Magazine article The Christian Century

Living by the Word: Word Perfect

Magazine article The Christian Century

Living by the Word: Word Perfect

Article excerpt

Sunday, October 30 I Thessalonians 2:9-13

I LAUGHED out loud when I first heard Martin Luther's explanation of how the Reformation happened: "While I have been sleeping, or drinking Wittenberg beer with my friend Philip and with Amsdorf, it is the Word that has done great things.... I have done nothing, I have let the Word act. It is all powerful, it takes hearts prisoner." When I was sitting there in Intro to Church History sessions, preaching and reforming sounded heady, or easy. And now flying under the radar of the tee-totaling family in which I was reared, I drank with my friends Philip and Tom, and I anticipated how powerful the word would be in my ministry. I was even poised to answer cleverly the pastoral question, "Can Methodists drink?" The answer, of course, is "Some can, some can't."

As it turns out, whether I sleep much or little, and whether beer is involved or not, I am repeatedly puzzled over how the words I offer up in the pulpit might become the word. Seems like some can, some can't. Paul congratulated the early Christians for "accepting" his word, "not as the word of men but as what it really is, the word of God." Is this metamorphosis of my words to God's word up to the listener? My sermon's chances are ruined when they get stuck in critique mode, or when they leap to agree or disagree instead of letting the words do the word's work in them. But what is my role? How can my words have a chance to be heard as God's word?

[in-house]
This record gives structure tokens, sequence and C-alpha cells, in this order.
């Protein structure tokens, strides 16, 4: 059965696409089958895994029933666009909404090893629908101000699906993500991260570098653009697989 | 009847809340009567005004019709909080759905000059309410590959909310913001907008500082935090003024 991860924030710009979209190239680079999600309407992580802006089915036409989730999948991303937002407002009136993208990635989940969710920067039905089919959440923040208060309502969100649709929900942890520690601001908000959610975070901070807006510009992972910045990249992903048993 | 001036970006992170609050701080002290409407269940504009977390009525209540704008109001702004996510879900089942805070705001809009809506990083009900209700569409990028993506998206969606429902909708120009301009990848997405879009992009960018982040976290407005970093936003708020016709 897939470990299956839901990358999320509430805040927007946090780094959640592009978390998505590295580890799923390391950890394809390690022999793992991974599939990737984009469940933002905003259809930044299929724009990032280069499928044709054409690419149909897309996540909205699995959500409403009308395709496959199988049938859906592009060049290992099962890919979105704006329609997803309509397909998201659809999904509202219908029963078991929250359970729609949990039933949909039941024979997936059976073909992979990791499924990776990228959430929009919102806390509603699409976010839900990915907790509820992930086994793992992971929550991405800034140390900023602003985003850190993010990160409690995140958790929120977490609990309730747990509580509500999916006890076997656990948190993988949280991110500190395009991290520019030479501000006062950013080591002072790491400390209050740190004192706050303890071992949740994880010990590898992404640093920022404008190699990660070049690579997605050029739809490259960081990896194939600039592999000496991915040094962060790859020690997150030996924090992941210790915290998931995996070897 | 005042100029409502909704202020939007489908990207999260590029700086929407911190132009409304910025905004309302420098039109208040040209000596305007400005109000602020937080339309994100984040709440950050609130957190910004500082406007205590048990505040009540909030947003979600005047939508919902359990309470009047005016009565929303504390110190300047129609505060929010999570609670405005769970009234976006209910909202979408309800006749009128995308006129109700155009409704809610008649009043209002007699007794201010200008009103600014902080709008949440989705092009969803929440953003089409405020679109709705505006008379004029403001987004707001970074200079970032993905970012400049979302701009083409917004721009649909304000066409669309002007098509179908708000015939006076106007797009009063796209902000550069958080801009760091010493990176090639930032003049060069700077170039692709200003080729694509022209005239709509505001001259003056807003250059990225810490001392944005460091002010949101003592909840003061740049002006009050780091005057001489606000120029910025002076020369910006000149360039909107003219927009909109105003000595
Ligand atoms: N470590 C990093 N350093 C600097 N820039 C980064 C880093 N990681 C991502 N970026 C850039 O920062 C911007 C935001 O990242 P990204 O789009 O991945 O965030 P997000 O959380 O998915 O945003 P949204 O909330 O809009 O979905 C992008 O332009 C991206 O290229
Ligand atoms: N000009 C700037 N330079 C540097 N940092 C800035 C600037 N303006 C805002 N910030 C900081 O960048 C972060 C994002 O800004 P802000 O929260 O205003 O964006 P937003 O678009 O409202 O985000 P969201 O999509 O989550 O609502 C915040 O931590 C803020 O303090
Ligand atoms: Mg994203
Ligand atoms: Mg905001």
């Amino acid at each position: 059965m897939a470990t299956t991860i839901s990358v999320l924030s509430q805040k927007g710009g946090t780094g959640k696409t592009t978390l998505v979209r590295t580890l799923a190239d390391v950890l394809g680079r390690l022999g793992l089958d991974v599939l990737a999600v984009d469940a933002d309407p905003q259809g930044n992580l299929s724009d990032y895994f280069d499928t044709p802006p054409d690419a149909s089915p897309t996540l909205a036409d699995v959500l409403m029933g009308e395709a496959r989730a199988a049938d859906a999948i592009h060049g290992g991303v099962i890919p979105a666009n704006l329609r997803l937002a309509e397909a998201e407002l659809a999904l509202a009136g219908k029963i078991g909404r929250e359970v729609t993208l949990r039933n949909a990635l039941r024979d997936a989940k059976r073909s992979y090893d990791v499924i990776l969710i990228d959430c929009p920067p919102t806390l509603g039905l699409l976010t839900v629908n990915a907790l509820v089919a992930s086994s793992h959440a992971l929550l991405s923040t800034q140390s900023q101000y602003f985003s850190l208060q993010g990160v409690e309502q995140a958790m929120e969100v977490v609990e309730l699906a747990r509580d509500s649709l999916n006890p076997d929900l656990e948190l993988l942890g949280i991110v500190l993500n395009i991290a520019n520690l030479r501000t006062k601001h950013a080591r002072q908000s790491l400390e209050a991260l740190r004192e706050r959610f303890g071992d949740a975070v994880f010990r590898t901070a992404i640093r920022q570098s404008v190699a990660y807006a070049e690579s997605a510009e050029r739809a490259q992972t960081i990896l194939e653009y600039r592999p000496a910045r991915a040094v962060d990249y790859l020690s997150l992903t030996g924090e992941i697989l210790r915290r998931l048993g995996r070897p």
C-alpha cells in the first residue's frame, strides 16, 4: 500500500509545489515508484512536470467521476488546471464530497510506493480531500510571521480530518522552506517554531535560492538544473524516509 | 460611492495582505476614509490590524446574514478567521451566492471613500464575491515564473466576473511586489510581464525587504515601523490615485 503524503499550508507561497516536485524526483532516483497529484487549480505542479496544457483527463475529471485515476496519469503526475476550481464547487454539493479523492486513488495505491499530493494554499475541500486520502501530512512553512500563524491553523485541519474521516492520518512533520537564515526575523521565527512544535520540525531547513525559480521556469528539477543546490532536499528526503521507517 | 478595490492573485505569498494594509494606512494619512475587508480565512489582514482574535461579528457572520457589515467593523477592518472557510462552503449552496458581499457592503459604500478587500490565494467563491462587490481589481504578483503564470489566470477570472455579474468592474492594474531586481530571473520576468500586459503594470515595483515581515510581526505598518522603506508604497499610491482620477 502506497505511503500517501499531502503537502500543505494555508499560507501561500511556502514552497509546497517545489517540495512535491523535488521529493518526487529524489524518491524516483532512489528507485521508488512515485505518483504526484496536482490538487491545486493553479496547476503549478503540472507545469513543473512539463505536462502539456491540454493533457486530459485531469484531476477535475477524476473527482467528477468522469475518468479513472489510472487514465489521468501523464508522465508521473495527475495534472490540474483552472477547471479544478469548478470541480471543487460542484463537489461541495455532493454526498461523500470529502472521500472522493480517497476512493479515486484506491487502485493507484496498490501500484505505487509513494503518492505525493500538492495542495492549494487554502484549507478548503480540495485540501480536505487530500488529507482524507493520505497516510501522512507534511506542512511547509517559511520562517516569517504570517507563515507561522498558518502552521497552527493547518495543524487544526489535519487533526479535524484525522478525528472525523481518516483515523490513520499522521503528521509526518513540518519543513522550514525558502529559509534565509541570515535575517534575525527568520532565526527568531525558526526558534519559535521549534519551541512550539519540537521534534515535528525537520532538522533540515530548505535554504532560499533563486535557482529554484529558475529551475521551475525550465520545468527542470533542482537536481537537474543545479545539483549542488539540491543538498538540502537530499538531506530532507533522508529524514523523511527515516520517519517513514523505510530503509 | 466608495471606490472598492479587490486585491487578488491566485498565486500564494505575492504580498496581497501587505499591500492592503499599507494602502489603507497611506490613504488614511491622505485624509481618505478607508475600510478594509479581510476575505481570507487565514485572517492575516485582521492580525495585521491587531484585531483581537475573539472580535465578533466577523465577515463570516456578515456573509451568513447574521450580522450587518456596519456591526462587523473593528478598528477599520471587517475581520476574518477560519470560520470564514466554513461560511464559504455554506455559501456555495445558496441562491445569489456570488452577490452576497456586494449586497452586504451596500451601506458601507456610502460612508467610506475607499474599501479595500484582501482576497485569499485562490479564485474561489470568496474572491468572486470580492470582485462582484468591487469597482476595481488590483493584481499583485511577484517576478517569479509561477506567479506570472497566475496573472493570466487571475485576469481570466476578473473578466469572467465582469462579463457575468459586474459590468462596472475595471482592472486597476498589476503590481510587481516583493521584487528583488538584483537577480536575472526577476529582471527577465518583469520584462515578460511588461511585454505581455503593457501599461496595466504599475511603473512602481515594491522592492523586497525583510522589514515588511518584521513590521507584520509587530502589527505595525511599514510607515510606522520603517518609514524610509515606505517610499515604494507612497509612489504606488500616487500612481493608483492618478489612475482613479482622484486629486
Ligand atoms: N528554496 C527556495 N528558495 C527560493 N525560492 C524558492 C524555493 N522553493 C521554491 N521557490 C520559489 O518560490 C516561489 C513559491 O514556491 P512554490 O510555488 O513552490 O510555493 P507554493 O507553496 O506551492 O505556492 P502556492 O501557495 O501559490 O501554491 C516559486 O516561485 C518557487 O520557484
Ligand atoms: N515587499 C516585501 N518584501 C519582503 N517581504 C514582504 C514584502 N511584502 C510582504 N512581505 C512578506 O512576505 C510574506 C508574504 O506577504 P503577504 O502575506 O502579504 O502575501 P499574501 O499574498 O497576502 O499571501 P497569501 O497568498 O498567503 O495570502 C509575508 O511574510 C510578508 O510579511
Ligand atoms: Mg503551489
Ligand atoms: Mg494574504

Professors taught us to start by reading the text slowly, and in Hebrew or Greek if possible. But do we spot the word in a hitpa'el verb? Or in a modifying participle? Is the word revealed in the commentaries? Or are they nothing but jackhammers that dig up something under the pavement? Do I close my eyes and pray, hoping that when they open, the word will be there?

Maybe the secret to the words becoming the word isn't the words, but the silences between the words. Winston Churchill prepared his speeches carefully, including pauses and fumblings. Are may pauses and fumblings the open spaces where the Spirit can breeze in gently and take hearts captive? Frederick Buechner suggested that preaching is "putting a sort of frame of words around the silence that is truth because truth ... can at best be only pointed to."

But how do we point? Where we miss out on the words becoming the word, I suspect, is when we speak sweetly: "He's in a better place." "Just trust God and all will be well." "Jesus is the answer to every question." "The family that prays together stays together. …

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